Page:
Ontario public schools will lose about 10,000 teachers over the next five years because of increasing class sizes, according to a report by the Financial Accountability Officer issued on Thursday.
According to the report, on March 15, 2019, the province announced that funded average class sizes for secondary students would increase from 22 to 28 students per teacher, while funded average class sizes for students in grades 4 to 8 would increase from 23.84 to 24.50 students per teacher.
The province also said that the reduction in teachers is required to implement the new class size ratios and that no layoffs would be required.
The report continues to say that to support this commitment, Ontario announced $1.6 billion in temporary funding to school boards called the Teacher Job Protection Fund.
“Under this plan, the new class size ratios would be achieved in four school years, once enough teachers had retired or voluntarily left their positions,” reads the report, which also clarified that the provincial numbers were inaccurate.
The FAO said it compared the new class size targets and Teacher Job Protection Fund against the old class size targets.
In its observations, it found that in the 2019-20 school year, there will be an estimated 2,826 fewer teachers (967 elementary teachers and 1,859 secondary teachers) as a net result of the new class size targets and the Teacher Job Protection Fund.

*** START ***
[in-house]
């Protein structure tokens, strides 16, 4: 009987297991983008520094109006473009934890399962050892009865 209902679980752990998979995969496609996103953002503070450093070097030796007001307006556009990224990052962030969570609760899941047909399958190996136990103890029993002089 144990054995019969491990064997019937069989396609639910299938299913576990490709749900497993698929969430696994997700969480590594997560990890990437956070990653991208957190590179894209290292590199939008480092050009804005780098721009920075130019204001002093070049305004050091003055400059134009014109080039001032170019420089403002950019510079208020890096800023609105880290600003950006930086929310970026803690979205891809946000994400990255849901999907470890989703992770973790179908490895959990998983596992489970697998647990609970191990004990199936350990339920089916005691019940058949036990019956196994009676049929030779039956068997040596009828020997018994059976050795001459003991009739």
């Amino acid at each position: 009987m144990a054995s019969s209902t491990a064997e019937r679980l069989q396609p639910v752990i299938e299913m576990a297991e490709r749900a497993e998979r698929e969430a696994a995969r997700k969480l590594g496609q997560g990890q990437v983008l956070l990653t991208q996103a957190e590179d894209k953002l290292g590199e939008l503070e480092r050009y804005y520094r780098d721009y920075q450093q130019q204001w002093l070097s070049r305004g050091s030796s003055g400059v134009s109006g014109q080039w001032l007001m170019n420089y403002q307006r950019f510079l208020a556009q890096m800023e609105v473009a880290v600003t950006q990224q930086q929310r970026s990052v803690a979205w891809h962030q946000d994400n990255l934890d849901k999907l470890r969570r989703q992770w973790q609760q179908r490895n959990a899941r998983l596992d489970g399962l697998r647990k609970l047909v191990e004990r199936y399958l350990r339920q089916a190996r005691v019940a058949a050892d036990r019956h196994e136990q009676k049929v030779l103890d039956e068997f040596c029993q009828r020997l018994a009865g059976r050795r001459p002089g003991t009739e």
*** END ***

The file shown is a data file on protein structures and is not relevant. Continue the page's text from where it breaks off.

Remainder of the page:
Additionally, by the 2023-24 school year, there will be 10,054 fewer teachers (994 elementary teachers and 9,060 secondary teachers) in the education system.
The FAO estimates that this will save Doug Ford’s government $2.8 billion over the next five fiscal years, and an estimated $0.9 billion per year thereafter.
Ontario NDP Education Critic Marit Stiles said that these cuts will hurt students.
“The FAO report confirms that Doug Ford’s cuts to education will mean 10,000 fewer teachers in our classrooms. This will hurt students in every region of our province,” said Stiles.
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“Parents and educators are sounding alarm bells about the negative impact these cuts will have on our education system – damage that will only get worse as our population grows over time. It’s not too late for Doug Ford to do the right thing and reverse his deep cuts to education.”
In a statement by the president of the Ontario Secondary School Teacher’s Federation, Harvey Bischof said the Ford government is flailing in the dark when it comes to planning public education.
The government’s estimate earlier this year said that increased class sizes would result in 3,475 fewer teachers in Ontario schools by 2022-2023, which Bischof said turned out to be “an embarrassing miscalculation.”
The real number, according to the FAO, is well over 6,000 more than the government’s estimate.
“The devastating impact of that will only be exacerbated by thousands of support staff positions that will also, inevitably, be lost,” said Bischof.
“In the face of these numbers, it’s time for the Ford government and the Minister of Education to hit the reset button, abandon their current trajectory, and work with front-line educators to find a way forward that does not destroy publicly-funded education in Ontario.”